Fidelity Cuts Trading Prices, and Schwab Follows

The two firms have emerged as the industry's lowest cost big brokers

Schwab CEO Walt Bettinger. Schwab CEO Walt Bettinger.

A price war has erupted among discount brokers, joining a war already underway among index mutual funds and ETFs. Less than a month after Schwab cut commissions $2 to $6.95 a trade, Fidelity Investments announced a $3 drop to $4.95 per trade early Tuesday and within hours Schwab matched it.

Fidelity and Schwab also lowered options prices from 75 cents to 65 cents per contract. In addition, Fidelity reduced its margin rate on balances of $500,000 or more to 4%.

“With these unprecedented price cuts, Fidelity is continuing to transform the brokerage industry, bringing the best value to retail clients,” said Ram Subramaniam, president of Fidelity’s retail broker business, in a statement. "Our active trader clients who make hundreds of trades each year will particularly benefit from our dramatic prices reductions, and all clients who trade will be able to keep more money in their pockets.”

Hours later Schwab CEO Walt Bettinger said in a statement, “We never want commission costs to be a barrier for investors deciding which firm can best serve their needs."

Bettinger went on to note that that the cost of the firm’s industry-leading low-cost S&P index mutual fund is nearly five times less than Vanguard's and three times less than Fidelity's.

(Related on ThinkAdvisor: Schwab Cuts Online Trading Costs, Index Mutual Fund Expenses)

Schwab had cut mutual fund and ETF fees in early February, along with trading commissions, reducing expenses to 0.03% for its S&P index Fund, to 0.06% for its Small-cap Index fund and to 0.04% for its Aggregate Bond Index Fund – all below costs for equivalent funds from Fidelity and Vanguard, which, except for the Fidelity 500 index Fund were in double digits.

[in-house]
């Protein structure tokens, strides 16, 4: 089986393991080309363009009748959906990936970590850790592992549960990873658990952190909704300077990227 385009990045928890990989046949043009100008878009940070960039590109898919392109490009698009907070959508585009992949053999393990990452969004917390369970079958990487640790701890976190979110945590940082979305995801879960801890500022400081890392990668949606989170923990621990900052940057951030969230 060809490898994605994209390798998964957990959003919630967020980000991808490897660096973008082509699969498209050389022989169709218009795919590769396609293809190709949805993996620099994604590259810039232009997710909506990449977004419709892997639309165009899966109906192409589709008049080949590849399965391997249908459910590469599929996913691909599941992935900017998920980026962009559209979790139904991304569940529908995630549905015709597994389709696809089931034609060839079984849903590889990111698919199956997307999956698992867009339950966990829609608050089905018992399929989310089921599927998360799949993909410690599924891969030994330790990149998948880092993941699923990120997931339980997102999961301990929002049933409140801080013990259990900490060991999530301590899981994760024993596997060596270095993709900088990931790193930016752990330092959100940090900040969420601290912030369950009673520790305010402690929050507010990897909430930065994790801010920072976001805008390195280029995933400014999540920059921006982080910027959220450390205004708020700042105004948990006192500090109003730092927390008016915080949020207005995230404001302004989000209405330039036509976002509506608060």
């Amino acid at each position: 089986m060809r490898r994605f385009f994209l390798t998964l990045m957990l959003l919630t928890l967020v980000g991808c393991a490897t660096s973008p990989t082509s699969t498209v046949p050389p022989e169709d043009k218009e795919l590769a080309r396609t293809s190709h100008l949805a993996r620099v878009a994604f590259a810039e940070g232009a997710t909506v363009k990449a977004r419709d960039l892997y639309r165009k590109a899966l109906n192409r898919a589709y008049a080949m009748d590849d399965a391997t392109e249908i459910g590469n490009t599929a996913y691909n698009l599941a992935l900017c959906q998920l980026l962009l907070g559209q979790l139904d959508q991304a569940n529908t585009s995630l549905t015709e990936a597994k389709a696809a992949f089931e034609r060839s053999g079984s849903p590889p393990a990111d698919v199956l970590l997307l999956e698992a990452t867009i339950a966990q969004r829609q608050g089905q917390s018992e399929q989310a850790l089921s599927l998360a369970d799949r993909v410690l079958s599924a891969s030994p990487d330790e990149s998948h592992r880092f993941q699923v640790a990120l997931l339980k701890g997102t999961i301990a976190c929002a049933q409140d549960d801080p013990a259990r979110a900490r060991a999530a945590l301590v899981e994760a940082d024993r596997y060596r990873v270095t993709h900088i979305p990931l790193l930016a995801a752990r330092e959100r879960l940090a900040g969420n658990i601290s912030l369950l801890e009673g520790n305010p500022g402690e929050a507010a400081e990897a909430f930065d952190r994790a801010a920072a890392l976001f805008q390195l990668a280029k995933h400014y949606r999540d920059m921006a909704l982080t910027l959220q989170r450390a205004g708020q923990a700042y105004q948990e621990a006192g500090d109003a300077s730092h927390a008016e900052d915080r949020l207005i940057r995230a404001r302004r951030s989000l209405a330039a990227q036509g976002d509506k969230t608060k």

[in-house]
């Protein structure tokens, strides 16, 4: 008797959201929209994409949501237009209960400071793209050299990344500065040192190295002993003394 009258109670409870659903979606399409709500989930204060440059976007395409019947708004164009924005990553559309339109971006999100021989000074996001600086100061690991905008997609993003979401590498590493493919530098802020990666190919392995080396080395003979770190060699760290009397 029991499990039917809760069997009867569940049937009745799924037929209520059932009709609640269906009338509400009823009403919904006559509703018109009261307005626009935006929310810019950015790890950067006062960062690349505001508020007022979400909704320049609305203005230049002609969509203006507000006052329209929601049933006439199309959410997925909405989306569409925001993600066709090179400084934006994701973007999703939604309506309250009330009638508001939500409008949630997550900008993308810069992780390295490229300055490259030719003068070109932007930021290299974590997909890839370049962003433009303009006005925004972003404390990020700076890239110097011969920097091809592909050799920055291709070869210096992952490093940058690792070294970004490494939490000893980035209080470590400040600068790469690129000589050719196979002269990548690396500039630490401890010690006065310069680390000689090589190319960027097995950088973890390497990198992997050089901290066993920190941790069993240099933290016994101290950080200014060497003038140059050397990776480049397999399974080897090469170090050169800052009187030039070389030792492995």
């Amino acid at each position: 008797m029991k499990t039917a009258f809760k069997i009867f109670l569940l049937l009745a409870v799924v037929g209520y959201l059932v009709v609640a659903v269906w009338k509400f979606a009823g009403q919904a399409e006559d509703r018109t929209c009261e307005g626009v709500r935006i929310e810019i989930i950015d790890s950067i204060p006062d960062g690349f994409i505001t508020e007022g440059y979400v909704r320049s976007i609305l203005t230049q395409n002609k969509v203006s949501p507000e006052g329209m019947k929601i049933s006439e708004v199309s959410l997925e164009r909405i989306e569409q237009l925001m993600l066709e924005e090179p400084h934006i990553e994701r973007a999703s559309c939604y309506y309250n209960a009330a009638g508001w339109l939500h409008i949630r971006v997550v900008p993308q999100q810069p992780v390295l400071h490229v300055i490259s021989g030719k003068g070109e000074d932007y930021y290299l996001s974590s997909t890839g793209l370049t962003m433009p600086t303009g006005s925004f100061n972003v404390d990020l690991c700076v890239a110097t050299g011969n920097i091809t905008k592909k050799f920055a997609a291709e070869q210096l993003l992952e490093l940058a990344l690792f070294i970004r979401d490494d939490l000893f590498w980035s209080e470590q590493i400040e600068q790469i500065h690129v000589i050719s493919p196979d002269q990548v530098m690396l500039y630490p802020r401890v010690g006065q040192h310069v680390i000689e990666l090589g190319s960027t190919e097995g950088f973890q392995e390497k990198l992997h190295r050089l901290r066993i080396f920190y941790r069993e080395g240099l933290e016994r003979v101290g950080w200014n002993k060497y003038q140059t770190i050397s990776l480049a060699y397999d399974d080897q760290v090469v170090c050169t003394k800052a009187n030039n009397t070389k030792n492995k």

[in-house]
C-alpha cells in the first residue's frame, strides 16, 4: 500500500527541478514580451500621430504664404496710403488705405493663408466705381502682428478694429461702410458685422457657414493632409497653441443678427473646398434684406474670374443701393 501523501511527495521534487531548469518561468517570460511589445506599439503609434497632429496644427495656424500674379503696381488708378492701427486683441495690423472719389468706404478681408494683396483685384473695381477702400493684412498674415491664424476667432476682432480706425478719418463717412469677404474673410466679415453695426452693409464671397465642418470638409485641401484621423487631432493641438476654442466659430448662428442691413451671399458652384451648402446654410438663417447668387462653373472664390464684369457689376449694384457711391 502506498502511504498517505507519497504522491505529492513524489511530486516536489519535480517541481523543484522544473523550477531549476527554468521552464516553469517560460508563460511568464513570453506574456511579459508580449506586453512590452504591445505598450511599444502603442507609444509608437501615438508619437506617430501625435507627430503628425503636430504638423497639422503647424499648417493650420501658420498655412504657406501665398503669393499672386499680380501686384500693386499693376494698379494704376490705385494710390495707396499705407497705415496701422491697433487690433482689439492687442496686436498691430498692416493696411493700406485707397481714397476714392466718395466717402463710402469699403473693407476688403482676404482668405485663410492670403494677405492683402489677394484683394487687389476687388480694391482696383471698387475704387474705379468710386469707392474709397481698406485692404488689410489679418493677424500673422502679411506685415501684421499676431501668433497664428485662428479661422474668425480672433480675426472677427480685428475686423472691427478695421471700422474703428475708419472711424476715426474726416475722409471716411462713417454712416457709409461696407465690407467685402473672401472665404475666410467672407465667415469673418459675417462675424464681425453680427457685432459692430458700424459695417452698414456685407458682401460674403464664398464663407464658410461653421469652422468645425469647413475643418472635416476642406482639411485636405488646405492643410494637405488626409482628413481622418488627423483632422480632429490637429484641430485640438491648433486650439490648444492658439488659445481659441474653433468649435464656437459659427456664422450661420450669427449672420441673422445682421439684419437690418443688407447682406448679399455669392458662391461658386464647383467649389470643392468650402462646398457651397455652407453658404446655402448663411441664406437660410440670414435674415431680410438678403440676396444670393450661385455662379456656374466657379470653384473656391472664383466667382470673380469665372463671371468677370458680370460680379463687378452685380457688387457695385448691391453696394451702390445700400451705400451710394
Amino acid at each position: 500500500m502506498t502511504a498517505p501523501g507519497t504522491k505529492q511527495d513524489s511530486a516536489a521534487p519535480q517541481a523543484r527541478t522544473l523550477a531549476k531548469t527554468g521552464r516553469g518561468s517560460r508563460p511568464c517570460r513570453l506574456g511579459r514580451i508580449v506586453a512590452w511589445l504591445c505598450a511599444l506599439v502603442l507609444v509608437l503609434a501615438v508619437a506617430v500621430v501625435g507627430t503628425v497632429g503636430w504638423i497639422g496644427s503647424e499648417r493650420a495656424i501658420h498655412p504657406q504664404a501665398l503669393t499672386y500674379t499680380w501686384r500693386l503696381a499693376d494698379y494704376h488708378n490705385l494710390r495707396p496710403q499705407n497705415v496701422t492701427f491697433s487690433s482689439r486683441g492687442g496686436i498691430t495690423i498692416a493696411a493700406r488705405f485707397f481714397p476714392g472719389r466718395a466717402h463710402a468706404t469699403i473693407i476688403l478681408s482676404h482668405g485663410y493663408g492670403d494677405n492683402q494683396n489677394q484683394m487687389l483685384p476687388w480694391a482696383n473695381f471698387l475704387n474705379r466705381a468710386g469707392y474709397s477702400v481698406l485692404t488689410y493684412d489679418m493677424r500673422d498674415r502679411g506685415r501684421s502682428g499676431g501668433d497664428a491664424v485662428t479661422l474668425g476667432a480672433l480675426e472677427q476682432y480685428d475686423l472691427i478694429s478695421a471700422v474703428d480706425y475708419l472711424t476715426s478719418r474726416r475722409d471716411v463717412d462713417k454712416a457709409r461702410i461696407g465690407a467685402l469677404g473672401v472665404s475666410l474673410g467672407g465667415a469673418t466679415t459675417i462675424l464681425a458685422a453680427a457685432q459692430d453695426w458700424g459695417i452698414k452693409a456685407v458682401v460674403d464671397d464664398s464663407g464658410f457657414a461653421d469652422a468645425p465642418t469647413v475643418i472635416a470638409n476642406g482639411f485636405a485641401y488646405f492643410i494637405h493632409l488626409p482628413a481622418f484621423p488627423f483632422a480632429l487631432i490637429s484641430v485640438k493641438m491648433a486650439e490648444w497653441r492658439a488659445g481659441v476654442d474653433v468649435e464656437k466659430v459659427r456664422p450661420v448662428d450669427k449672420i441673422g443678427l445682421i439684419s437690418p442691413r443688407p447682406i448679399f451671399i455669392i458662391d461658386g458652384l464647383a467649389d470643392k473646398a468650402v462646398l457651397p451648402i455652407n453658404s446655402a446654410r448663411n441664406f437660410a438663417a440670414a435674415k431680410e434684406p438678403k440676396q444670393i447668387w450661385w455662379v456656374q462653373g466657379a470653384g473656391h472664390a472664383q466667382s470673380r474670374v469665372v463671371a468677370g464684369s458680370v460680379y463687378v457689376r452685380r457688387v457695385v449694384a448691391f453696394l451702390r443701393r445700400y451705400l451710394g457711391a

(Related on ThinkAdvisor: Vanguard Cuts ETF Fees as Race-to-Zero With BlackRock Heats Up)

Then last Friday, Vanguard cut expenses on 68 mutual fund and ETF shares, marking its third price cut in as many months following cuts by State Street Corp. and BlackRock.

Kyle Voigt, analyst at Keefe Bruyette & Woods, wrote in a comment that Schwab’s “swift reaction” to Fidelity’s move “was a clear message that it will match on pricing if Fidelity cuts again.” He added, “Investors will have to wait and see if Fidelity responds again to SCHW but that would likely be pure value destruction given the swift reaction and messaging by SCHW today.”

Voigt wrote he was “encouraged” by phrasing in today’s Wall Street Journal by Fidelity’s Subramaniam that price cuts were a “big and dramatic” change and “long-term move” for the firm.

Following Fidelity’s announcement  Dick Bove, financial analyst at Rafferty Capital Markets, told ThinkAdvisor that Fidelity’s price cut “reflects the fact the cost of doing business in the brokerage industry has dropped dramatically due to automation and firms are now passing along those savings to their customers.”

Traditional mutual fund companies, like Fidelity, need to attract new customers because money is pouring into ETFs and leaving mutual funds, said Bove.

Asked whether price cuts will work to attract new customers, Bove said they “don’t work in general to increase business. What increases business is if performance of funds start to skyrocket. That would increase demand to do more business with Fidelity,” said Bove.

In afternoon trading today, Schwab shares were down about 4% from the previous close, but shares of TD Ameritrade were off more than 10% and shares of E*Trade were down more than 8%.

Voigt doesn’t expect TD Ameritrade or E-Trade will match today’s price cuts by Schwab or Fidelity before the dust settles and they assess whether more price moves will come from competitors. “Neither was a cost leader previously, and we don’t expect either to be in the future.”

Fidelity and Schwab are now the lowest cost brokers for U.S. equity and options trades. TD Ameritrade and E*Trade currently charge $9.99 per trade and 75 cents for options pricing.

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